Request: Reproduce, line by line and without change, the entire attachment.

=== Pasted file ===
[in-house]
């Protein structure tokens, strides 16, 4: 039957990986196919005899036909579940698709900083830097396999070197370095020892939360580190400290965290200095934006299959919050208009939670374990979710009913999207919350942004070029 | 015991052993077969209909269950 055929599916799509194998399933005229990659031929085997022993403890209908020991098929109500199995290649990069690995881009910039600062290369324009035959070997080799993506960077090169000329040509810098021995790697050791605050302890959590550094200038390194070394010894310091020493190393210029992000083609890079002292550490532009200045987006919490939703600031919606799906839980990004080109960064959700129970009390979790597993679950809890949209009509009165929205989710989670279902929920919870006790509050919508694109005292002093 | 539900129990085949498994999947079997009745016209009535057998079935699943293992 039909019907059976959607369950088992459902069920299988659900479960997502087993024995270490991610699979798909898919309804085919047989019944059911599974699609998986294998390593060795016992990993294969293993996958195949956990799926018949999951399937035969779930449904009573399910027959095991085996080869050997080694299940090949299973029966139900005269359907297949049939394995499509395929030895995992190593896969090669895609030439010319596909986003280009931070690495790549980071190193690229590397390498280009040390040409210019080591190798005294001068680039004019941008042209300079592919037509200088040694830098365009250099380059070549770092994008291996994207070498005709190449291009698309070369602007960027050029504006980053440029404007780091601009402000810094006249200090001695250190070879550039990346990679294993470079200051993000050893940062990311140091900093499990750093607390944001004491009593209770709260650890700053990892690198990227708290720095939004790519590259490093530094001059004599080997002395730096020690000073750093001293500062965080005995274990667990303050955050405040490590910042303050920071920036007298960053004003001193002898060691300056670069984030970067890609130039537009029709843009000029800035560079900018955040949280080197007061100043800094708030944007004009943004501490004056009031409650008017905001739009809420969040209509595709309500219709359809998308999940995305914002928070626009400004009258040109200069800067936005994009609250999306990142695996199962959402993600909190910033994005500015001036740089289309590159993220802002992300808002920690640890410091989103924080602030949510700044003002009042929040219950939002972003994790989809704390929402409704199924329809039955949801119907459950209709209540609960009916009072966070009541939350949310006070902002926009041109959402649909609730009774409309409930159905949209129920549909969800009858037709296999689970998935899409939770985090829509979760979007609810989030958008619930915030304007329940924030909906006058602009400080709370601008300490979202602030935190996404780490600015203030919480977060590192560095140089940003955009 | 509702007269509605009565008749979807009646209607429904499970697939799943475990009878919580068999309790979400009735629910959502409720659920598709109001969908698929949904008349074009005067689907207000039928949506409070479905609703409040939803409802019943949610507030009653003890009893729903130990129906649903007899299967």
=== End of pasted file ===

[in-house]
């Protein structure tokens, strides 16, 4: 039957990986196919005899036909579940698709900083830097396999070197370095020892939360580190400290965290200095934006299959919050208009939670374990979710009913999207919350942004070029 | 015991052993077969209909269950 055929599916799509194998399933005229990659031929085997022993403890209908020991098929109500199995290649990069690995881009910039600062290369324009035959070997080799993506960077090169000329040509810098021995790697050791605050302890959590550094200038390194070394010894310091020493190393210029992000083609890079002292550490532009200045987006919490939703600031919606799906839980990004080109960064959700129970009390979790597993679950809890949209009509009165929205989710989670279902929920919870006790509050919508694109005292002093 | 539900129990085949498994999947079997009745016209009535057998079935699943293992 039909019907059976959607369950088992459902069920299988659900479960997502087993024995270490991610699979798909898919309804085919047989019944059911599974699609998986294998390593060795016992990993294969293993996958195949956990799926018949999951399937035969779930449904009573399910027959095991085996080869050997080694299940090949299973029966139900005269359907297949049939394995499509395929030895995992190593896969090669895609030439010319596909986003280009931070690495790549980071190193690229590397390498280009040390040409210019080591190798005294001068680039004019941008042209300079592919037509200088040694830098365009250099380059070549770092994008291996994207070498005709190449291009698309070369602007960027050029504006980053440029404007780091601009402000810094006249200090001695250190070879550039990346990679294993470079200051993000050893940062990311140091900093499990750093607390944001004491009593209770709260650890700053990892690198990227708290720095939004790519590259490093530094001059004599080997002395730096020690000073750093001293500062965080005995274990667990303050955050405040490590910042303050920071920036007298960053004003001193002898060691300056670069984030970067890609130039537009029709843009000029800035560079900018955040949280080197007061100043800094708030944007004009943004501490004056009031409650008017905001739009809420969040209509595709309500219709359809998308999940995305914002928070626009400004009258040109200069800067936005994009609250999306990142695996199962959402993600909190910033994005500015001036740089289309590159993220802002992300808002920690640890410091989103924080602030949510700044003002009042929040219950939002972003994790989809704390929402409704199924329809039955949801119907459950209709209540609960009916009072966070009541939350949310006070902002926009041109959402649909609730009774409309409930159905949209129920549909969800009858037709296999689970998935899409939770985090829509979760979007609810989030958008619930915030304007329940924030909906006058602009400080709370601008300490979202602030935190996404780490600015203030919480977060590192560095140089940003955009 | 509702007269509605009565008749979807009646209607429904499970697939799943475990009878919580068999309790979400009735629910959502409720659920598709109001969908698929949904008349074009005067689907207000039928949506409070479905609703409040939803409802019943949610507030009653003890009893729903130990129906649903007899299967």